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just some interesting data and problems out of India

I thought I would share this because its interesting. A British horse society did some tests on the Marwari and Kathiawari through Dr. Cothran with Pryor Mt horses as the control group. As expected the Marwari was not related to the Pryor Mt horses by so many numbers....but it was not related to the Kathiawari by almost as many numbers. Both curled ear horses were not that related to one another. The Kathiawari was more closely related to the Spiti pony...a straight eared pony that was popular early on with the polo crowd.
The Marwari is more related to the Teke in this study.

The lady wants to test more horses and needs at least fifty samples from each breed. The Kathiawari breeders are all for it and offering hair samples, but she said the politics with the Marwari breeders, the horse being associated with Old Indian royalty and such, is a lot more complicated. A whole lot more complicated.

Considering that the Marwari was almost exterminated in the nineteen fifties, the Rajput has become fiercely protective of their horses and don't like to play well with one another. Reminded me of some other folks I know and love.

Of course I want them to do mtdna tests, but to quote the lady one test at a time Bev. It's easy to give advice when it's not your money out there. ;)

Re: just some interesting data and problems out of India

If the Marwari were almost exterminated, has their gene pool been reduced to the point that it is difficult to know what they are related to?

Re: just some interesting data and problems out of India

The Marwari since the early sixties has been selectively bred to be a qquality horse. the problem is the Rajputs are the caretakers of the breed and while there is a registry, there is still a lot of debate and in fighting going on. The Kathiawari has a bottleneck problem, but its unknown about the Marwari.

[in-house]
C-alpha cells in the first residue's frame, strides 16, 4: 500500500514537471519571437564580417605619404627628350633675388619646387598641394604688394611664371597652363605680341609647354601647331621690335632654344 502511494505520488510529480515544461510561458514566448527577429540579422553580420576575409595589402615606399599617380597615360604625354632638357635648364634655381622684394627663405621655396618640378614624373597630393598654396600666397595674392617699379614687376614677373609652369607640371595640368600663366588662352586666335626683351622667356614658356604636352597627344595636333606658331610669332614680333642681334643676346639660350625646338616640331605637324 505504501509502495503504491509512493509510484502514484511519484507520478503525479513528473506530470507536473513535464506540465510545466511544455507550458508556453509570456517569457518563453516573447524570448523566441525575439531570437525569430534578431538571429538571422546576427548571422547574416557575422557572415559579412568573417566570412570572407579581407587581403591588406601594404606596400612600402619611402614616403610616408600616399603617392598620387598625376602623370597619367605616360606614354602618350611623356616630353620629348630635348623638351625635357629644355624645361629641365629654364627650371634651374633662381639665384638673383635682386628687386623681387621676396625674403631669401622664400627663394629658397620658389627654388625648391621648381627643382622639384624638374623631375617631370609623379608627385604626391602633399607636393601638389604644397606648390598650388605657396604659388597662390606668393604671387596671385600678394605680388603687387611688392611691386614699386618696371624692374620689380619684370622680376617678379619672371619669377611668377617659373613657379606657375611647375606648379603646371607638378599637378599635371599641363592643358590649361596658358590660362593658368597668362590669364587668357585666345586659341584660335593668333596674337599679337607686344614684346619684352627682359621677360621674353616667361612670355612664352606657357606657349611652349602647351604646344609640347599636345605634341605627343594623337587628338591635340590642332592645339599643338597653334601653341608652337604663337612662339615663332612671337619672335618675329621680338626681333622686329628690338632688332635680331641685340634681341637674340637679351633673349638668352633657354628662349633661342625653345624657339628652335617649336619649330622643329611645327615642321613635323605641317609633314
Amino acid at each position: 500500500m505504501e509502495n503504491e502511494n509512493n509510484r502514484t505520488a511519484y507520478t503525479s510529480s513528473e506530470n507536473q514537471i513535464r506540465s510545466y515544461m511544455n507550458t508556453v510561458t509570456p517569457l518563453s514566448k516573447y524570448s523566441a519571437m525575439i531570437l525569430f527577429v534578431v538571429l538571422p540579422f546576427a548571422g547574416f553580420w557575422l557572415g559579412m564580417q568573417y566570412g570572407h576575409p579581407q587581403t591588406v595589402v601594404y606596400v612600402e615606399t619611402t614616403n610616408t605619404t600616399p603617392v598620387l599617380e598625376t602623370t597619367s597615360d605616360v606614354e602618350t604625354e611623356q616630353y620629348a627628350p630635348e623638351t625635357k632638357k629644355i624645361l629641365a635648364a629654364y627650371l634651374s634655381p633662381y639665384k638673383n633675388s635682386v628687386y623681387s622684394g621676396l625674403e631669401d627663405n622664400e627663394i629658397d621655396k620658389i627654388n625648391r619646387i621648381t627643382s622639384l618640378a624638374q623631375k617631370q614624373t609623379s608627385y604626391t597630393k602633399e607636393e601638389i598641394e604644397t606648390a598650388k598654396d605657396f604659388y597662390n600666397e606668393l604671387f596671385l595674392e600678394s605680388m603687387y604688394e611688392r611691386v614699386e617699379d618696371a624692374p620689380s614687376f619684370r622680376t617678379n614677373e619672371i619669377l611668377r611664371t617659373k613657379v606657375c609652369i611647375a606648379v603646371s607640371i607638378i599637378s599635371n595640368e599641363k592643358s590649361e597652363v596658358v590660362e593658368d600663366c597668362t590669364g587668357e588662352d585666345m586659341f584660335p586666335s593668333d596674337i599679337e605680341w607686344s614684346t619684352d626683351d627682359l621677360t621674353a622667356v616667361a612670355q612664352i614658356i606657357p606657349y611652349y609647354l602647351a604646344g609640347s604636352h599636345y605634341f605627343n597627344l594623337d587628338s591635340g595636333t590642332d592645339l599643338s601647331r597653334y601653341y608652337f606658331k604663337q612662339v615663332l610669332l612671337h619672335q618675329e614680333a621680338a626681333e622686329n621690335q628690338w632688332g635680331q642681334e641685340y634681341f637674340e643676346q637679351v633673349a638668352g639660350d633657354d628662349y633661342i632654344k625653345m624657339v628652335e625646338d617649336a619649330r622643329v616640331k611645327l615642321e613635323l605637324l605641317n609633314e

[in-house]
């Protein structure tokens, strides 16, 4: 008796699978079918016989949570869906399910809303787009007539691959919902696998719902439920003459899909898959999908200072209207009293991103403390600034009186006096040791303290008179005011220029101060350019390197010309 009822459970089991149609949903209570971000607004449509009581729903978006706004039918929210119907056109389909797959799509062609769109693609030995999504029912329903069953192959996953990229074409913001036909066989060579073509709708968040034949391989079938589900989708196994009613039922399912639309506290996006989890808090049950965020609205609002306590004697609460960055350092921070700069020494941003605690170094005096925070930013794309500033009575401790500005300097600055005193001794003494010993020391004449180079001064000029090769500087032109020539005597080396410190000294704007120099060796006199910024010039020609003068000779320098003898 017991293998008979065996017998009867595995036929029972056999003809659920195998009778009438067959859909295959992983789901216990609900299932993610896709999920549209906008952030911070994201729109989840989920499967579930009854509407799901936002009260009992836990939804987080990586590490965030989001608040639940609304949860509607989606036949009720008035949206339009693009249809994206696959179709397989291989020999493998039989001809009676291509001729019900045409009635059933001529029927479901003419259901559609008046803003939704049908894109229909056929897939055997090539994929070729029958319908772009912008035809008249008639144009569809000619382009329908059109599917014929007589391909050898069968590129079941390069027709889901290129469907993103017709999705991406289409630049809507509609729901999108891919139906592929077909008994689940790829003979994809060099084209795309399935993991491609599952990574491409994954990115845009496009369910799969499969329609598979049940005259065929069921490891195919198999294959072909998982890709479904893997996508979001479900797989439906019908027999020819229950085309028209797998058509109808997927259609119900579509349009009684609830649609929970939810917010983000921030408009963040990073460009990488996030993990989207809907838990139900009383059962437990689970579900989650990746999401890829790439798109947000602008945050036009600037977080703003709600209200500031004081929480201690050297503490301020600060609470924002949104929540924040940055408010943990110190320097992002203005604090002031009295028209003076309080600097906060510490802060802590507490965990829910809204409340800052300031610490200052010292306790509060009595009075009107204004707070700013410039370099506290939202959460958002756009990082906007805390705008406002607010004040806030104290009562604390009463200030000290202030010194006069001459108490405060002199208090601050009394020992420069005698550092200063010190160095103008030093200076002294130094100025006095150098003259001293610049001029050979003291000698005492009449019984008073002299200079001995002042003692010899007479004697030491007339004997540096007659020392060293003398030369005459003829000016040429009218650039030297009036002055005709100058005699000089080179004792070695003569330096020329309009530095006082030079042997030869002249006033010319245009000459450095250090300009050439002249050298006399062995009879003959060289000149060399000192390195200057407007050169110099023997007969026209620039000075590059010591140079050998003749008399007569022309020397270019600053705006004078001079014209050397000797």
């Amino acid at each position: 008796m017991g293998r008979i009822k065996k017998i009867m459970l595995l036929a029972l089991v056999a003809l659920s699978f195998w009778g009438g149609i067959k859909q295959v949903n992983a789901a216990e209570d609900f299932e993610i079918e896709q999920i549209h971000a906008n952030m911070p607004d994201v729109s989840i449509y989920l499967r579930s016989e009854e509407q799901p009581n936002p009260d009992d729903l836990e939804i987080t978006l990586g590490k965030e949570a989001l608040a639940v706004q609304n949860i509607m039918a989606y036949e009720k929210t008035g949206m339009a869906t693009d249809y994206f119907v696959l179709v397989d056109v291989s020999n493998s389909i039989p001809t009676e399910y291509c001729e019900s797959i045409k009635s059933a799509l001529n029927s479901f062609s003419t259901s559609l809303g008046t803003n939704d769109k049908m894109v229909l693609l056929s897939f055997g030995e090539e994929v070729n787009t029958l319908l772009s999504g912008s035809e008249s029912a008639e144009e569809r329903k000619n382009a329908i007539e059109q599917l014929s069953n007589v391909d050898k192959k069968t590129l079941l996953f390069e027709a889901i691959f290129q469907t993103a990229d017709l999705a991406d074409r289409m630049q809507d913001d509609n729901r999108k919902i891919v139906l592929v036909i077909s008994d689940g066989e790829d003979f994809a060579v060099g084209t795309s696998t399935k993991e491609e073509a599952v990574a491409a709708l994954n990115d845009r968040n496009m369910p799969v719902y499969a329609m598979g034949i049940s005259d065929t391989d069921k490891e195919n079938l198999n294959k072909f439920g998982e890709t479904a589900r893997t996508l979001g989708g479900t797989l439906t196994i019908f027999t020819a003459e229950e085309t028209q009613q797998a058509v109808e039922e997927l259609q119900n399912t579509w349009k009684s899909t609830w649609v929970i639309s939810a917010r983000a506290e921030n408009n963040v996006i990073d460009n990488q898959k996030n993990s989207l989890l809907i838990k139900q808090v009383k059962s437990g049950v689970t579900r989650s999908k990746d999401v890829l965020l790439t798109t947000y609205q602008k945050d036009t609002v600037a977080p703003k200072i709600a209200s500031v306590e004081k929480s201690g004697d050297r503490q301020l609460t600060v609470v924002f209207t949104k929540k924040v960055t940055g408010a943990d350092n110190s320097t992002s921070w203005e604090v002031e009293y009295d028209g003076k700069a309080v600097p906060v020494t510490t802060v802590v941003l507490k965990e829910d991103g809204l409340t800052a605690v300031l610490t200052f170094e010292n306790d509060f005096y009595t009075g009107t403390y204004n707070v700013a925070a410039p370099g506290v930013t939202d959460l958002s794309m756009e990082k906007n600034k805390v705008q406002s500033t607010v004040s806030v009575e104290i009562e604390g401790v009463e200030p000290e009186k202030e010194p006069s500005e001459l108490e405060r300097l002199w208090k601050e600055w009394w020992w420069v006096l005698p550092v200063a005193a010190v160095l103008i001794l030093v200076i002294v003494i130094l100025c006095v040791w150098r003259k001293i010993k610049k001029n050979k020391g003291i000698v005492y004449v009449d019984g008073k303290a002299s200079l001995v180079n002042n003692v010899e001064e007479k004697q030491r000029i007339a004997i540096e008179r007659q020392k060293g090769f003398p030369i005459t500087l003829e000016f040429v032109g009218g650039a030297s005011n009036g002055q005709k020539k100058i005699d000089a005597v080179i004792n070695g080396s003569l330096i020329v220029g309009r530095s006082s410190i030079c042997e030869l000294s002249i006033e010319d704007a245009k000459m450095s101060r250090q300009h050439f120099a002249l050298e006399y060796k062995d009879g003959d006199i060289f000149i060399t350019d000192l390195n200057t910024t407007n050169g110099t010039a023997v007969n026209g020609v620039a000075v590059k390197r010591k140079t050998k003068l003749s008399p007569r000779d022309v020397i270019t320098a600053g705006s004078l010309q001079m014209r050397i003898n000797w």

One of the things I do know is that three SB1 sabino stallions were among the horses saved so there are quite a few pure white and totally exquistie horses. I found that many of the breeders thought they were albinos...naturally I corrected them...LOL. And with good feed and care some of them are becoming quite tall, which my friend Manu Sharma thinks is TB influence, although one of the few dna tests done of the breed puts it in the same family group as the Akhal-Teke and Arabian. Oddly enough the Caspian pony is in the same family as the Yabou, a work horse. But then the Caspian pony's foundation sire was a work horse.

I also noted that a well fed Teke is not pencil thin and does bear a resemblance to the Marwari but with a very long back. I have my own theories on that but its not important.

When I write to folks in India as I did tonight, I always mention our horses. Of course after several thousand years and mutations, there is little relationship between the two breeds, but remember tobiano and SB1 sabino are hereditary. Once gone they can not reappear like nonSB1. The tobiano is proof that the Centum septem split occurred before the SB1 mutation. This is because Celtic horses came only in tobiano and never developed the sabino genes. Cross breeding with Clydesdales in Ireland and Scotland destroyed most of those old breeds, but the Kerry Bog and Icelandic (which is predominantly Irish) have no sabino genes.

The Choctaw and Cherokee horses are in my opinion almost pure Celtic. Only almost. the presence of the Lp gene and frame overo rules out pure Celtic.

America's Colonial Spanish horses are a mixture of many different breeds. the most common importation was the Marisemo, a breed almost identical to the Sorraia but for its color. Once it was a dark dun like the Sorraia, but also like the Sorraia it once came in more colors. The man who saved the Sorraia saved the duns, the Spanish kept the bays and grays. People do that.

Once upon a time Northern Spain was full of tobiano ponies. When people started saying they were inferior those ponies went to the slaughter house. Now blacks and bays exist in the Spanish ponies. And gait is gone in the Asturcon. I consider solid colored breeds as modern, and that's pretty easy to prove.

Manu told me something the other day that applies to many horse people, and I am all right with it, he was interested in saving the modern breed not what happened in the past. But I do have an open invitation to visit IF I EVER get rich and famous and can afford the plane ticket. I do not see that happening, but I am not writing it off just yet. Miracles can happen so says Jiminy Cricket.

Re: just some interesting data and problems out of India

I finally found the correct spelling of the wild river breed from Spain, the Marismeno doesn't even look like the horses I saw in a magazine years ago. They look like Andalusians now. You can not tell that they are supposed to be related to Sorraias.

And the ponies of Northern Spain are not the small elegant Celtic horses that the Romans admired so much that they called anything small and gaited ponies after the goddess Epona. Many of them have clearly been crossed with drafts to be meat producers. so very sad.